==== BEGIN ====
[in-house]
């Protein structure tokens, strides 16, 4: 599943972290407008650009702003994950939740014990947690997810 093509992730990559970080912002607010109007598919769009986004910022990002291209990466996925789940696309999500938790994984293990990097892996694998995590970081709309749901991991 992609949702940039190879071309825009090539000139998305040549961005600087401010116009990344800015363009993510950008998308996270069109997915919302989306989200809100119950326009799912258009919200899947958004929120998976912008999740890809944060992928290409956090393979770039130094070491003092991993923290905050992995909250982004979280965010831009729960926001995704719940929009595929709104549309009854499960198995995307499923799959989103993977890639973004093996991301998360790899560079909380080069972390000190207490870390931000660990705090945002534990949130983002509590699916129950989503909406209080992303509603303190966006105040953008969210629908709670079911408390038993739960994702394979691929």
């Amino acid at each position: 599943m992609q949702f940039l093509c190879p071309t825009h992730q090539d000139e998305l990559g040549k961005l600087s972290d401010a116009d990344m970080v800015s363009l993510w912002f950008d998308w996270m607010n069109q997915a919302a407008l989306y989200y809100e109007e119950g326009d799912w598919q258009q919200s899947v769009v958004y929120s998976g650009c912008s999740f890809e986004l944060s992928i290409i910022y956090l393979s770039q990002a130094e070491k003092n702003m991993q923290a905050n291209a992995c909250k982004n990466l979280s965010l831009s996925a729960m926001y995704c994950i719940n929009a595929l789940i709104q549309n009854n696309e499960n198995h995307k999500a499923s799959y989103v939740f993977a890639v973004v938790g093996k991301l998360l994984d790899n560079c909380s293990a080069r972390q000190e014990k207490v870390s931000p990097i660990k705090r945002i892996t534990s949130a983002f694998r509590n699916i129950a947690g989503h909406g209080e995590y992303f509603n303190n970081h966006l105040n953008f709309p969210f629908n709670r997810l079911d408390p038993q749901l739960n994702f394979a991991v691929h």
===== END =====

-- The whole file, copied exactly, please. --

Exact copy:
[in-house]
């Protein structure tokens, strides 16, 4: 599943972290407008650009702003994950939740014990947690997810 093509992730990559970080912002607010109007598919769009986004910022990002291209990466996925789940696309999500938790994984293990990097892996694998995590970081709309749901991991 992609949702940039190879071309825009090539000139998305040549961005600087401010116009990344800015363009993510950008998308996270069109997915919302989306989200809100119950326009799912258009919200899947958004929120998976912008999740890809944060992928290409956090393979770039130094070491003092991993923290905050992995909250982004979280965010831009729960926001995704719940929009595929709104549309009854499960198995995307499923799959989103993977890639973004093996991301998360790899560079909380080069972390000190207490870390931000660990705090945002534990949130983002509590699916129950989503909406209080992303509603303190966006105040953008969210629908709670079911408390038993739960994702394979691929």
């Amino acid at each position: 599943m992609q949702f940039l093509c190879p071309t825009h992730q090539d000139e998305l990559g040549k961005l600087s972290d401010a116009d990344m970080v800015s363009l993510w912002f950008d998308w996270m607010n069109q997915a919302a407008l989306y989200y809100e109007e119950g326009d799912w598919q258009q919200s899947v769009v958004y929120s998976g650009c912008s999740f890809e986004l944060s992928i290409i910022y956090l393979s770039q990002a130094e070491k003092n702003m991993q923290a905050n291209a992995c909250k982004n990466l979280s965010l831009s996925a729960m926001y995704c994950i719940n929009a595929l789940i709104q549309n009854n696309e499960n198995h995307k999500a499923s799959y989103v939740f993977a890639v973004v938790g093996k991301l998360l994984d790899n560079c909380s293990a080069r972390q000190e014990k207490v870390s931000p990097i660990k705090r945002i892996t534990s949130a983002f694998r509590n699916i129950a947690g989503h909406g209080e995590y992303f509603n303190n970081h966006l105040n953008f709309p969210f629908n709670r997810l079911d408390p038993q749901l739960n994702f394979a991991v691929h």